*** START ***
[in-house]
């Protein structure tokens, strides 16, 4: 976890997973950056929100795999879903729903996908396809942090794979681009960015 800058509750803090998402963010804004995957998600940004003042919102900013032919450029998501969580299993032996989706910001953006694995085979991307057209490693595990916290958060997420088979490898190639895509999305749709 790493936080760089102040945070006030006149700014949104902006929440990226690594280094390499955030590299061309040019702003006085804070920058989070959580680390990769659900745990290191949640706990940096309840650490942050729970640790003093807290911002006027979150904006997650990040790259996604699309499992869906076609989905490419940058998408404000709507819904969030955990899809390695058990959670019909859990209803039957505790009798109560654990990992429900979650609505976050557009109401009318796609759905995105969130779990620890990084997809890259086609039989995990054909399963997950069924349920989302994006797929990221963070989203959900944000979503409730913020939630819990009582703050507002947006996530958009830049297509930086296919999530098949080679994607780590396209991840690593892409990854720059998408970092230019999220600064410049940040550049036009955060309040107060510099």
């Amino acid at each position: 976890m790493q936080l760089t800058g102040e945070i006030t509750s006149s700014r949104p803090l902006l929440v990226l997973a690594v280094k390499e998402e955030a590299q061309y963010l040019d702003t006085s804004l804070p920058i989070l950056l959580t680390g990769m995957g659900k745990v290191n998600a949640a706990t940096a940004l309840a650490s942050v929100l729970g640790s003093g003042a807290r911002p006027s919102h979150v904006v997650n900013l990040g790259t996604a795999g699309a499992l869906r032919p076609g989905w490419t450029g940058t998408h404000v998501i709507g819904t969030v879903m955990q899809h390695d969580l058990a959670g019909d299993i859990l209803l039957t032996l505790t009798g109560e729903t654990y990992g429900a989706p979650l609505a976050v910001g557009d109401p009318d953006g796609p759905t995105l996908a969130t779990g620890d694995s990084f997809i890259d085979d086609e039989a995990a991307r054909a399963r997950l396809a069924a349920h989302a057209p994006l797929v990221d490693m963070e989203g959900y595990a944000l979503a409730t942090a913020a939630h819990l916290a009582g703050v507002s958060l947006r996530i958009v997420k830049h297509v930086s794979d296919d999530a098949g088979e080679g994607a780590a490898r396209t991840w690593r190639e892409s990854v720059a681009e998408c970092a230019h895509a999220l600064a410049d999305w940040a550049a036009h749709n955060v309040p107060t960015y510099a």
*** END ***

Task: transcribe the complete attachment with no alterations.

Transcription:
[in-house]
């Protein structure tokens, strides 16, 4: 976890997973950056929100795999879903729903996908396809942090794979681009960015 800058509750803090998402963010804004995957998600940004003042919102900013032919450029998501969580299993032996989706910001953006694995085979991307057209490693595990916290958060997420088979490898190639895509999305749709 790493936080760089102040945070006030006149700014949104902006929440990226690594280094390499955030590299061309040019702003006085804070920058989070959580680390990769659900745990290191949640706990940096309840650490942050729970640790003093807290911002006027979150904006997650990040790259996604699309499992869906076609989905490419940058998408404000709507819904969030955990899809390695058990959670019909859990209803039957505790009798109560654990990992429900979650609505976050557009109401009318796609759905995105969130779990620890990084997809890259086609039989995990054909399963997950069924349920989302994006797929990221963070989203959900944000979503409730913020939630819990009582703050507002947006996530958009830049297509930086296919999530098949080679994607780590396209991840690593892409990854720059998408970092230019999220600064410049940040550049036009955060309040107060510099």
């Amino acid at each position: 976890m790493q936080l760089t800058g102040e945070i006030t509750s006149s700014r949104p803090l902006l929440v990226l997973a690594v280094k390499e998402e955030a590299q061309y963010l040019d702003t006085s804004l804070p920058i989070l950056l959580t680390g990769m995957g659900k745990v290191n998600a949640a706990t940096a940004l309840a650490s942050v929100l729970g640790s003093g003042a807290r911002p006027s919102h979150v904006v997650n900013l990040g790259t996604a795999g699309a499992l869906r032919p076609g989905w490419t450029g940058t998408h404000v998501i709507g819904t969030v879903m955990q899809h390695d969580l058990a959670g019909d299993i859990l209803l039957t032996l505790t009798g109560e729903t654990y990992g429900a989706p979650l609505a976050v910001g557009d109401p009318d953006g796609p759905t995105l996908a969130t779990g620890d694995s990084f997809i890259d085979d086609e039989a995990a991307r054909a399963r997950l396809a069924a349920h989302a057209p994006l797929v990221d490693m963070e989203g959900y595990a944000l979503a409730t942090a913020a939630h819990l916290a009582g703050v507002s958060l947006r996530i958009v997420k830049h297509v930086s794979d296919d999530a098949g088979e080679g994607a780590a490898r396209t991840w690593r190639e892409s990854v720059a681009e998408c970092a230019h895509a999220l600064a410049d999305w940040a550049a036009h749709n955060v309040p107060t960015y510099a």